Famous Photographers - Diane Arbus
Famous Photographers >> Diane Arbus
Diane Arbus (1923-1971) was taught photography by her husband, Allan, a photographer for the US Army. Arbus and her husband ran a successful fashion photography studio for twenty years before they separated in 1959. After the separation, Arbus worked extensively as a photojournalist, her work appearing in magazines including Esquire, Harper's Bazaar and the Sunday Times magazine.
The work for which Arbus is most known for today is her photographs depicting outsiders, such as tranvestites, dwarves, giants, and prostitutes, as well as ordinary citizens in poses and settings that convey a disturbing uncanniness. Her voyeuristic approach does not, however, demean her subjects. In most portraits the subjects are on their own turf, seemingly comfortable. It is the viewer who is made to feel uncomfortable by the subject's acceptance of their "freakishness".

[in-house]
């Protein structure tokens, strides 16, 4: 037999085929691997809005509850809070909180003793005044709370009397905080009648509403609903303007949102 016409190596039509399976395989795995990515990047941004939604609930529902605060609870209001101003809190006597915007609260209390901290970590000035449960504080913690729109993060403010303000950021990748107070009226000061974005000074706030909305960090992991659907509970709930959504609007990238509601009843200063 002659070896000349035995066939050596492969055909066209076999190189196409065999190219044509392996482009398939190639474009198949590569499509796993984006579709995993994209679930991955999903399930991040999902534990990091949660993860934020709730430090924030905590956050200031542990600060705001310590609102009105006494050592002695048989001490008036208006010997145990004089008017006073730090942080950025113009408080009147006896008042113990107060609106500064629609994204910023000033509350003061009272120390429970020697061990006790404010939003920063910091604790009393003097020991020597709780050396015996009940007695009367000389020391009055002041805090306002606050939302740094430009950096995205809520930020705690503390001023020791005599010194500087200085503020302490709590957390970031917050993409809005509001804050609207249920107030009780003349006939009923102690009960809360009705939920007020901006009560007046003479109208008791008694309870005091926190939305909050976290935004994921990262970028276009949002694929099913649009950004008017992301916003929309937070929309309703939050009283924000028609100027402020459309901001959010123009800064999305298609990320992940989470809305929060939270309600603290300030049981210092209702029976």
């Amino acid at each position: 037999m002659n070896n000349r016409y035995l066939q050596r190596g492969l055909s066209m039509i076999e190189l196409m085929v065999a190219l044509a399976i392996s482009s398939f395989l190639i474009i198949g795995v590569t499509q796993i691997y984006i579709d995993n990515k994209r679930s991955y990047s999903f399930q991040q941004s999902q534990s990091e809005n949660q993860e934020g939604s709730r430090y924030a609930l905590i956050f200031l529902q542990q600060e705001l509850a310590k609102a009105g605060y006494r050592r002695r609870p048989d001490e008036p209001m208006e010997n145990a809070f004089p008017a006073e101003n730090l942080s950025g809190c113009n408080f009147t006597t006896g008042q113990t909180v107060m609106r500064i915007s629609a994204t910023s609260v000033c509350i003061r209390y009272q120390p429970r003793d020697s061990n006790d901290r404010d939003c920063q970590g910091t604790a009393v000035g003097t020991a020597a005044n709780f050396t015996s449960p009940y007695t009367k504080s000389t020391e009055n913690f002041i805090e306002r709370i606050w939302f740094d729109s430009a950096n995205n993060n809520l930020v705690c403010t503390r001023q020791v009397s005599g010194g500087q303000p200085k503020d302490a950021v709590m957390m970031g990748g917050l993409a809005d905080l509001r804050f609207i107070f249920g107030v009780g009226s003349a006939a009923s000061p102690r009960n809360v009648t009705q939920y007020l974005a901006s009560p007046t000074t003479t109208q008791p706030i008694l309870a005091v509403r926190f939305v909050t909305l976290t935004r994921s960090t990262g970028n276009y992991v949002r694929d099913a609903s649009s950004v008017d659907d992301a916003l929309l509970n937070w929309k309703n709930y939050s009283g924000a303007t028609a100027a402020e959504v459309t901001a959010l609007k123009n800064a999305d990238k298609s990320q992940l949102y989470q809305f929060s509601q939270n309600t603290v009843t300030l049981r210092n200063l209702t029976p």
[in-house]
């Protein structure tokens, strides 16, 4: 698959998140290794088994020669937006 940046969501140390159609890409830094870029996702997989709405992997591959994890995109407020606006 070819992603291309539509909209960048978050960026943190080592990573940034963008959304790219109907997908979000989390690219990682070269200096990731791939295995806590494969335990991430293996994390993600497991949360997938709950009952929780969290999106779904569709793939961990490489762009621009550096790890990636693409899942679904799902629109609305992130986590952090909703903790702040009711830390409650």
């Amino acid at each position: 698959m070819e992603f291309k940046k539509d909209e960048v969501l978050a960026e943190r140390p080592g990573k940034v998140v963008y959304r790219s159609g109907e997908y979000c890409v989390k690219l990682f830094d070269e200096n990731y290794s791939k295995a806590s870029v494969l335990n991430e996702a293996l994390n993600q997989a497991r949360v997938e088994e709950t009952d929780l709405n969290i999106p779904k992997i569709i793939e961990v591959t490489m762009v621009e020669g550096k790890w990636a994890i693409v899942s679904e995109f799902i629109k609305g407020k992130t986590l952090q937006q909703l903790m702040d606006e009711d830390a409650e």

Although her earlier work was created using the 35mm format, by the early 1960s Arbus had adopted the Rolleiflex medium format twin-lens reflex. This provided a square Aspect ratio (image) and higher image resolution.
She became a Guggenheim fellow in the sixties and taught photography at colleges in New York and Amherst, MA, before ending her own life in 1971.
On the Web
The Photography of Diane Arbus by Sara Ironman.